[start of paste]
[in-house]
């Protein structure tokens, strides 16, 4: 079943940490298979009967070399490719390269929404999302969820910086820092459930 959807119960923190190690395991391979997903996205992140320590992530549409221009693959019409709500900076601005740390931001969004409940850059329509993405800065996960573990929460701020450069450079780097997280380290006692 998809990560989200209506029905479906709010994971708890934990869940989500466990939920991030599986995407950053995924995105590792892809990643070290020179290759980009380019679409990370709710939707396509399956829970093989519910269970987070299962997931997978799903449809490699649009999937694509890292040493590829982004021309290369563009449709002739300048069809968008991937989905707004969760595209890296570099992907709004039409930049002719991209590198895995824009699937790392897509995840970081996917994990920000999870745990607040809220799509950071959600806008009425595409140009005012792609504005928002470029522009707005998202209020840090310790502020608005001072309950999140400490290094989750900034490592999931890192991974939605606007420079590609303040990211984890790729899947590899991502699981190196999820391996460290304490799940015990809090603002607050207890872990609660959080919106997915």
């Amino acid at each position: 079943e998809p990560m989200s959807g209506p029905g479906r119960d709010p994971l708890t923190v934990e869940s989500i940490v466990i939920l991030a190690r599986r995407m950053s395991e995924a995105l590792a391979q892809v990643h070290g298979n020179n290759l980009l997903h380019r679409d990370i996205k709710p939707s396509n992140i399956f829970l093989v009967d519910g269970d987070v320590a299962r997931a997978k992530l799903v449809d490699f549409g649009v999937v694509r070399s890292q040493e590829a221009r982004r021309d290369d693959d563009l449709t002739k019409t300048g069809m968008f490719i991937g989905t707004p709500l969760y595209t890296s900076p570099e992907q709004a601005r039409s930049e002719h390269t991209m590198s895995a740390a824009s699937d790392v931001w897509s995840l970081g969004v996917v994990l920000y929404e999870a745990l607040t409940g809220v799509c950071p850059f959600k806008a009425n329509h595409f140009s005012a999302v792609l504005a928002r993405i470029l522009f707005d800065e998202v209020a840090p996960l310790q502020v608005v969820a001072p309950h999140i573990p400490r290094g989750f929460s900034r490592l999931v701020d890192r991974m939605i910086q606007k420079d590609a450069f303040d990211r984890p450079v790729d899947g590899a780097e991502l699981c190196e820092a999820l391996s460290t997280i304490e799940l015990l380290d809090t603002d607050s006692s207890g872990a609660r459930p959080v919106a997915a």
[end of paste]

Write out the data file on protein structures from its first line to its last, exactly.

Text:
[in-house]
């Protein structure tokens, strides 16, 4: 079943940490298979009967070399490719390269929404999302969820910086820092459930 959807119960923190190690395991391979997903996205992140320590992530549409221009693959019409709500900076601005740390931001969004409940850059329509993405800065996960573990929460701020450069450079780097997280380290006692 998809990560989200209506029905479906709010994971708890934990869940989500466990939920991030599986995407950053995924995105590792892809990643070290020179290759980009380019679409990370709710939707396509399956829970093989519910269970987070299962997931997978799903449809490699649009999937694509890292040493590829982004021309290369563009449709002739300048069809968008991937989905707004969760595209890296570099992907709004039409930049002719991209590198895995824009699937790392897509995840970081996917994990920000999870745990607040809220799509950071959600806008009425595409140009005012792609504005928002470029522009707005998202209020840090310790502020608005001072309950999140400490290094989750900034490592999931890192991974939605606007420079590609303040990211984890790729899947590899991502699981190196999820391996460290304490799940015990809090603002607050207890872990609660959080919106997915």
């Amino acid at each position: 079943e998809p990560m989200s959807g209506p029905g479906r119960d709010p994971l708890t923190v934990e869940s989500i940490v466990i939920l991030a190690r599986r995407m950053s395991e995924a995105l590792a391979q892809v990643h070290g298979n020179n290759l980009l997903h380019r679409d990370i996205k709710p939707s396509n992140i399956f829970l093989v009967d519910g269970d987070v320590a299962r997931a997978k992530l799903v449809d490699f549409g649009v999937v694509r070399s890292q040493e590829a221009r982004r021309d290369d693959d563009l449709t002739k019409t300048g069809m968008f490719i991937g989905t707004p709500l969760y595209t890296s900076p570099e992907q709004a601005r039409s930049e002719h390269t991209m590198s895995a740390a824009s699937d790392v931001w897509s995840l970081g969004v996917v994990l920000y929404e999870a745990l607040t409940g809220v799509c950071p850059f959600k806008a009425n329509h595409f140009s005012a999302v792609l504005a928002r993405i470029l522009f707005d800065e998202v209020a840090p996960l310790q502020v608005v969820a001072p309950h999140i573990p400490r290094g989750f929460s900034r490592l999931v701020d890192r991974m939605i910086q606007k420079d590609a450069f303040d990211r984890p450079v790729d899947g590899a780097e991502l699981c190196e820092a999820l391996s460290t997280i304490e799940l015990l380290d809090t603002d607050s006692s207890g872990a609660r459930p959080v919106a997915a």